COLUMN

At its heart, there is none

Allan Fotheringham October 1 1990
COLUMN

At its heart, there is none

Allan Fotheringham October 1 1990

At its heart, there is none

COLUMN

ALLAN FOTHERINGHAM

Toronto cannot even cry out in pain. For pain to register, there must be blood in the system. A soul also helps. Sensitivity figures in. Pain only becomes apparent when the body is throbbing and alive. Otherwise, a blah sets in. Neither pleasure nor pain can inflict their differing messages. What we have, in effect, is a living corpse.

Our subject, of course, is the semi-tragic story of Toronto flubbing its bid for the 1996 Olympic Games. It was a headline story, since it actually was the most-qualified city among the six contestants, but the headlines were hollow. What you get is not what you see. Toronto couldn’t cry over the decision because it didn’t really care in the first place.

The excited Chamber of Commerce boosters of Atlanta, descendants of Rhett Butler and Ted Turner (who has actually named his sons Rhett and Beauregard), wanted the Olympics badly to prove that the Civil War indeed was over. Athens, with Melina Mercouri as PR agent, tried to invoke nostalgia as a weapon, reminding the world that the modern Olympics were revived in Greece in 1896.

Melbourne, being Australian, was suitably aggressive, claiming with some justification that it was time for the sweaty spectacle to go to the Southern Hemisphere again, as it has only once. Neither Manchester, trying to shuck its grimy past, nor Third World Belgrade had any real hope of winning. But at least they cared— and wanted it. Toronto in truth never did.

We have the examples before us of the Canadian cities—all, strangely enough, smaller and less rich than the Big Lemon—who have pulled off international events. Despised Hamilton, of all places, staged the then-named British Empire Games back before the War. Vancouver, funky and provincial Vancouver, hosted the most-famous footrace of all time when Roger Bannister beat John Landy in the Miracle Mile at the 1954 Games of the fading Empire. The Village on the Edge of the Rain Forest brought off a very successful Expo in 1986.

Montreal followed its fabulous Expo 67 with the Olympic Games in 1976. Edmonton, showing its western exuberance at not only providing

the best football team in the land but the best hockey club in the world, hosted the newly named Commonwealth Games in 1978 and followed with the World University Games in 1983.

Even dreamy old Winnipeg, the City on Nembutal, pulled off an acclaimed Pan-American Games. Calgary, smarting at the Edmonton lead, did proud with the 1988 Winter Olympics. Victoria, the home of the newly wed and the nearly dead, is all revved up and excited about being the home of the 1994 Commonwealth Games, and talked about a crazy/brilliant idea of holding opening and closing ceremonies on a barge in the harbor in front of The Empress Hotel and the Disneyland lighting of the legislature, which boasts a wattage that surpasses even the toothpaste smile of Bill Vander Slap.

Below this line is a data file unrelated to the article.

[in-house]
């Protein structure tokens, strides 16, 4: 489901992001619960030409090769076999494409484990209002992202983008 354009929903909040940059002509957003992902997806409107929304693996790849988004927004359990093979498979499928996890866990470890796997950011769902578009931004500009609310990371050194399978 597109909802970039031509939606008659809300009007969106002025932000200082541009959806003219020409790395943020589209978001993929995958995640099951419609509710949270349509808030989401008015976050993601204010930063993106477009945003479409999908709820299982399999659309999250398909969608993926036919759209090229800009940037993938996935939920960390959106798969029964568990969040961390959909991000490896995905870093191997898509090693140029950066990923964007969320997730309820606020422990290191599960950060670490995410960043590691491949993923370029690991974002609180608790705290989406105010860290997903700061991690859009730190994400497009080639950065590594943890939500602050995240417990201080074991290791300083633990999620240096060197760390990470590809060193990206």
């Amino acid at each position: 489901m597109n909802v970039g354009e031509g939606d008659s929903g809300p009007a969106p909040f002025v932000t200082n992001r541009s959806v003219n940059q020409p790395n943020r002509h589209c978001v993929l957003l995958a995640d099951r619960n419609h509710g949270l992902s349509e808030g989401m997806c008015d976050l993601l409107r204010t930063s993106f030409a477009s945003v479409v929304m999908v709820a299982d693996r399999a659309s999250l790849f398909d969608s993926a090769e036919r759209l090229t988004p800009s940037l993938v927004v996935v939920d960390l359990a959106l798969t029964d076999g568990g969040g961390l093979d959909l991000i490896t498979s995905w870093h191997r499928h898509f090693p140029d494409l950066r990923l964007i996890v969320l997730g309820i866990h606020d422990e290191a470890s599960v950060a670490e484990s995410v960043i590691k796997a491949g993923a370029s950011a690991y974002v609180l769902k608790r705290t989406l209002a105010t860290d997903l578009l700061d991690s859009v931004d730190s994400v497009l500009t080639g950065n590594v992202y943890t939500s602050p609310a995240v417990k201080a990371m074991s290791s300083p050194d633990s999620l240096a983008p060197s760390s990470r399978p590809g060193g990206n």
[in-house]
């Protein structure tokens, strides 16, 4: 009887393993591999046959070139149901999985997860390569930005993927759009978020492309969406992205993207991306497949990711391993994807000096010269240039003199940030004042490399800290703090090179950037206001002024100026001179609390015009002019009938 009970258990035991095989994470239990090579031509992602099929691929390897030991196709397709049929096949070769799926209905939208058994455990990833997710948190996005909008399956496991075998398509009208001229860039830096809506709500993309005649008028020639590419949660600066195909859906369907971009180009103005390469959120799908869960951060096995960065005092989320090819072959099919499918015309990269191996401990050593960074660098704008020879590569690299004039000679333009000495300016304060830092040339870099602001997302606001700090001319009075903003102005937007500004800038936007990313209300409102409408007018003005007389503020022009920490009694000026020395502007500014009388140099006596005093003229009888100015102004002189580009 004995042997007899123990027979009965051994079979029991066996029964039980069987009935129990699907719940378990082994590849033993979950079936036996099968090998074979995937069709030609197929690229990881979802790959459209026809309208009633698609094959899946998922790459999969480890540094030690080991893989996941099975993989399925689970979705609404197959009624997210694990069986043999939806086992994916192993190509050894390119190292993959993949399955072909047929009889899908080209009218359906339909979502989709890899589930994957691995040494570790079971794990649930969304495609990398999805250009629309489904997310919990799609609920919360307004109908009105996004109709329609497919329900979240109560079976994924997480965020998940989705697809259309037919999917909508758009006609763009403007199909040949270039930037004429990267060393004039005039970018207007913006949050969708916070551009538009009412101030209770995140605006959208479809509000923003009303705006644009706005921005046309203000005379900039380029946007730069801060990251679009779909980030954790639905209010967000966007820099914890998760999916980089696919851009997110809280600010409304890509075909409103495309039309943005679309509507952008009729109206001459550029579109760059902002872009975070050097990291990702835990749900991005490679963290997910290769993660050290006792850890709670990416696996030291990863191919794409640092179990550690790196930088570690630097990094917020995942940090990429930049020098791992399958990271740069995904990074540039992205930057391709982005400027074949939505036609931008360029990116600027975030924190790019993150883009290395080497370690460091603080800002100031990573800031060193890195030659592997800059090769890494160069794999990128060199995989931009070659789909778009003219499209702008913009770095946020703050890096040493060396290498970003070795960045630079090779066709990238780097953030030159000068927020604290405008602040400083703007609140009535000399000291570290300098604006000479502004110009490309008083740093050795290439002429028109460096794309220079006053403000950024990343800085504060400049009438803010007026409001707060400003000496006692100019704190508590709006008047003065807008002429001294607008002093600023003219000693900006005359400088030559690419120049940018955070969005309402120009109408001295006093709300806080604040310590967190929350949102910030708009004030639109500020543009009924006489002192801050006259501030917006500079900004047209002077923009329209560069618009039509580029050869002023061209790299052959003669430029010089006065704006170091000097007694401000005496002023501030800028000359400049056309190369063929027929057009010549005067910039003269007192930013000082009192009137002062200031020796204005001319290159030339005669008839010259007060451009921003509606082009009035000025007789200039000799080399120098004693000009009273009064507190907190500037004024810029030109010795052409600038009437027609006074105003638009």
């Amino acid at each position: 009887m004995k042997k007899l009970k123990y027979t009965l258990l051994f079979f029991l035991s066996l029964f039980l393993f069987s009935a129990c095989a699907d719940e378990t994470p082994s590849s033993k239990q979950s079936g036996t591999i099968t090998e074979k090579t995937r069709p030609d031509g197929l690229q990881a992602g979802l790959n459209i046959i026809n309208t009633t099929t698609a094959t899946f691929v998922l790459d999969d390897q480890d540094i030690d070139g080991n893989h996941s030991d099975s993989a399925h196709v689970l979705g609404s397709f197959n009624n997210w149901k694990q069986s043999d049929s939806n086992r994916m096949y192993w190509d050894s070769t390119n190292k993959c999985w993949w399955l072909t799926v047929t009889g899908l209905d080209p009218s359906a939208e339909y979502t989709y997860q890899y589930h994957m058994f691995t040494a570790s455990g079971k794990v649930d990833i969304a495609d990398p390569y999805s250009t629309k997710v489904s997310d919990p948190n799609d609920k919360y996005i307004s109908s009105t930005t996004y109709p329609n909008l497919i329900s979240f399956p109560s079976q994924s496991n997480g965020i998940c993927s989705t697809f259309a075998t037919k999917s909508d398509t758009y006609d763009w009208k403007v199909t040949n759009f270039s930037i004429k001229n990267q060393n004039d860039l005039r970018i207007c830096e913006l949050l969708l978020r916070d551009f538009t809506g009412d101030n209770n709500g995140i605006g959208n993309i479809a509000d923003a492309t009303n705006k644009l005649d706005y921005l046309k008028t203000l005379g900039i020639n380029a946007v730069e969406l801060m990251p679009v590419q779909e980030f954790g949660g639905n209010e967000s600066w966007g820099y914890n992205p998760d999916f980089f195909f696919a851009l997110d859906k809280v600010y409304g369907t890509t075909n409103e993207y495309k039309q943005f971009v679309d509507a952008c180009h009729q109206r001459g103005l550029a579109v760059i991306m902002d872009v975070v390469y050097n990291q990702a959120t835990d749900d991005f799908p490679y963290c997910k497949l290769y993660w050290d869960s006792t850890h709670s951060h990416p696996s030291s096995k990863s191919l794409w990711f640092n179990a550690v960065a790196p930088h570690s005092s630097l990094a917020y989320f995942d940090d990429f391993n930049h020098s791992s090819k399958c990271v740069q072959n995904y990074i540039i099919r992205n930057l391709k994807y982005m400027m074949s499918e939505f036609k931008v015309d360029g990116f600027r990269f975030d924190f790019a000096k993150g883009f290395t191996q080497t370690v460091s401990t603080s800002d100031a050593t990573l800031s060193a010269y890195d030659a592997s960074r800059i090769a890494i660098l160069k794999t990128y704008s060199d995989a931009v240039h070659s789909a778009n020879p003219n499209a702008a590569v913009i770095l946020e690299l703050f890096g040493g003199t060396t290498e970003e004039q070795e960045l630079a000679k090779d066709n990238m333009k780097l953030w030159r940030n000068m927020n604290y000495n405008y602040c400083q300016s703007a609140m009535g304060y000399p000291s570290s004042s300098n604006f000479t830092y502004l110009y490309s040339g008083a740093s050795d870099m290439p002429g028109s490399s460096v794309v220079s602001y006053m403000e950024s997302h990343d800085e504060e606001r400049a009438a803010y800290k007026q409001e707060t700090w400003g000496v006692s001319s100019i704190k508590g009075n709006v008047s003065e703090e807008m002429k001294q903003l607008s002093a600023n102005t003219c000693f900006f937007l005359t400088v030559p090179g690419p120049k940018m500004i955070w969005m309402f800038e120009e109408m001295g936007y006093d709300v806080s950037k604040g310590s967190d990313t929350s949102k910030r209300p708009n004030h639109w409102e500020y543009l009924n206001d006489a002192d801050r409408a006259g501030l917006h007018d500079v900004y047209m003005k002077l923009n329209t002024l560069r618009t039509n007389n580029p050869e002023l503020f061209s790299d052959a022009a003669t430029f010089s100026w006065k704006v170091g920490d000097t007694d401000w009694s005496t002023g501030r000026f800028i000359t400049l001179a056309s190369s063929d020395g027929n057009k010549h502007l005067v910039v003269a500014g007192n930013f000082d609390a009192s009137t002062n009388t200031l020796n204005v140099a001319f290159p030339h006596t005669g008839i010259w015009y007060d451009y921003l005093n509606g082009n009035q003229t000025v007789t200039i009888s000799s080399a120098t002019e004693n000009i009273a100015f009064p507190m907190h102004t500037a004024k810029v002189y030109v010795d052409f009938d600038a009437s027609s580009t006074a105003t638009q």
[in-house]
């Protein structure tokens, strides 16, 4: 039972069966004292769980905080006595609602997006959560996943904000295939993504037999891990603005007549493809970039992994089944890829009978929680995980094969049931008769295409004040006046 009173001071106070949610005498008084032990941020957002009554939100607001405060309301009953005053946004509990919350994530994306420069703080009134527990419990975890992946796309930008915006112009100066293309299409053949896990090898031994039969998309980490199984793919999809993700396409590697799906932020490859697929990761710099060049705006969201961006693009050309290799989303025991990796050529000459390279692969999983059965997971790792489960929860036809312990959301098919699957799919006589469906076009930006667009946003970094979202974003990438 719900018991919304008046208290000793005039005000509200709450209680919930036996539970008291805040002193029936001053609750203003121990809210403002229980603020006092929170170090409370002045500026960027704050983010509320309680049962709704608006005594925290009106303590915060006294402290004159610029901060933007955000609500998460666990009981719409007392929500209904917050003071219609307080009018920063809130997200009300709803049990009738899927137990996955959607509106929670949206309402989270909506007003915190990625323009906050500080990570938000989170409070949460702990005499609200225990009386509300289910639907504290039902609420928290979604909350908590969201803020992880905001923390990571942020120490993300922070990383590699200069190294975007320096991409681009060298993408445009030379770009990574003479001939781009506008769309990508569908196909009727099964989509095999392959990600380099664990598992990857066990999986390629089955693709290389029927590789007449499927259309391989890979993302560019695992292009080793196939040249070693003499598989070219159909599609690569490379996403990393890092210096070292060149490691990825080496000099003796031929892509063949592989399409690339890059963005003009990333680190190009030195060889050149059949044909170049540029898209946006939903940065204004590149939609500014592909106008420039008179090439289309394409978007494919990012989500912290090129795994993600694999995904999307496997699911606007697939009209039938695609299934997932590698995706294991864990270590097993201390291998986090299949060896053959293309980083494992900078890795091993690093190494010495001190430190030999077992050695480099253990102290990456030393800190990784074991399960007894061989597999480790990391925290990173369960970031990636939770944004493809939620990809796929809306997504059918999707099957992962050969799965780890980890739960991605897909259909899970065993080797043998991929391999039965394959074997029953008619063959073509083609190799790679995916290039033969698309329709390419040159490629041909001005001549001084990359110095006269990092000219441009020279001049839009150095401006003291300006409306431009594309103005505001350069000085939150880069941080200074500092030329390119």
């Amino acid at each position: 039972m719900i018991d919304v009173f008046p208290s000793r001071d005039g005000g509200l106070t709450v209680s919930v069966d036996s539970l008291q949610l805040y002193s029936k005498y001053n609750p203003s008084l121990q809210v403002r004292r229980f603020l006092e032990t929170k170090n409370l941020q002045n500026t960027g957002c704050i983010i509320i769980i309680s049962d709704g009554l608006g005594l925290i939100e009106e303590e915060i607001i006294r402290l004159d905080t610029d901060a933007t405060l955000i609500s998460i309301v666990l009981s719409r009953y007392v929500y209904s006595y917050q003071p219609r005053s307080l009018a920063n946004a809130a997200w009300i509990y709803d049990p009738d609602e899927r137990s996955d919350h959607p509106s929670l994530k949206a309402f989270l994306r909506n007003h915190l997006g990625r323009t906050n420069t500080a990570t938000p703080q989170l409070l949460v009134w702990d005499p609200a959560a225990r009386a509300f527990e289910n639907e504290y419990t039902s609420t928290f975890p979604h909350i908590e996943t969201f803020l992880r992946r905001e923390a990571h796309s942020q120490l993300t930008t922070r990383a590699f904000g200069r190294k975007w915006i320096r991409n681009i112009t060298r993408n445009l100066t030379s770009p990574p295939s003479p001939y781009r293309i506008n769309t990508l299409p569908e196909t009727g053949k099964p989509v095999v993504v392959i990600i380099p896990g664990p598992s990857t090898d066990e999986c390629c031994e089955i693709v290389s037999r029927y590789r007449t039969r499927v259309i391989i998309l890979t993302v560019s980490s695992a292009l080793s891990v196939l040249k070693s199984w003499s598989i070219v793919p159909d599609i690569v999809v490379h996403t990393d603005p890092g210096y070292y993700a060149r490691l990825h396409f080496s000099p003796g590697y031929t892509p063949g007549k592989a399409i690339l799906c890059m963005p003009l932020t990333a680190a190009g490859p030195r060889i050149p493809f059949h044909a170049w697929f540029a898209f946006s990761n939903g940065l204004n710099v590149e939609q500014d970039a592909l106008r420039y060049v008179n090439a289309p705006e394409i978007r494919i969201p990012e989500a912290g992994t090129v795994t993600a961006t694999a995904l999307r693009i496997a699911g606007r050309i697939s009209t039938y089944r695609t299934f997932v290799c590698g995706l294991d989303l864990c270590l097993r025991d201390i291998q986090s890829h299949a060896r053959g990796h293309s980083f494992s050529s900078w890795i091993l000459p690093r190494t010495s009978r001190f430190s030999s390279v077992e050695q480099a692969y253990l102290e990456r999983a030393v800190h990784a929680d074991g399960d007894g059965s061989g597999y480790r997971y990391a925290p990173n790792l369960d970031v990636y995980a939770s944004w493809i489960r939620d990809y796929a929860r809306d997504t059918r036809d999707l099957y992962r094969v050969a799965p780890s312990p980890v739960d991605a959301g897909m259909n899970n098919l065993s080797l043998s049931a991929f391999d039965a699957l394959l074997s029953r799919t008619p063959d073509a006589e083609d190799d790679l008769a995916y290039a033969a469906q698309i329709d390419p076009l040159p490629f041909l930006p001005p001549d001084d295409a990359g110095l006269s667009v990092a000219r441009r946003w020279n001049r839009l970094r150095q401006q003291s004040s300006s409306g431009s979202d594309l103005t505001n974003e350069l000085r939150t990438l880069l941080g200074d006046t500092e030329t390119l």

That’s not a bad summation for a minor country with only 26 million semi-warm bodies. And where, in the great scheme of things, is

the town through which all riches flow, where the best and the brightest supposedly flock, the town that suffers from penis envy of New York, the town that has the genius to build a SkyDome only to discover it is too small to accommodate Olympic events?

The answer, dear readers, is a variation of Gertrude Stein’s famed description of her home town, Oakland, California. “There ain’t no there, there,” she explained. That, essentially, is the story of Toronto. At the heart of things, there is no heart.

Toronto has recently suffered what would be considered two consecutive blows to its considerable ego. Earlier in the year, it was edged out—by one vote—as the home of Expo 2000 by Hanover. The home of Bay Street capitalism was then boggled (people with no nerve ends cannot read vibrations) by the invasion of the socialist hordes at the gate, led by bucktoothed Premier Bob.

This coincided with the alleged collapse of the Blue Jays, the only team in baseball named after a beer— which fits, considering the fiduciary nature of the locale. Several hundred sportswriters and commentators, all the way up to that well-known jock Conrad Black, dumped all over the team as quitters, chokers, malcontents and lazy mercenaries who should be cashiered.

The town that does not really believe in itself secretly wanted this third defeat—while awaiting a fourth, the Olympics Games failure in Tokyo. The journalist, resuscitated from the western plain, who said that Toronto—unlike Montreal, Vancouver, Edmonton, Calgary, Winnipeg, Hamilton and even Victoria—will never mount a major international event because its only concern was “prime plus one” of course was right.

Toronto is not really a city, but a collection of people who want to make enough money so they can retire to Victoria or Halifax. No one really paid any attention to the Olympic bid until the final two days in Tokyo.

The lack of fervor from the top was apparent. Greece sent Mercouri. Australia sent Greg Norman and Landy. Canada? The charismatic Joe Clark.

The Toronto papers, on the failure, trumpeted artificial angst and fake excuses as to the Atlanta victory. But it was all after-the-fact sham, explanations of a situation that—over the lead-up months and years—never excited the locals in the first place. You can’t put a hypodermic needle into a body that does not have a discernible pulse.

Toronto did not get the Olympic torch because it never really wanted it.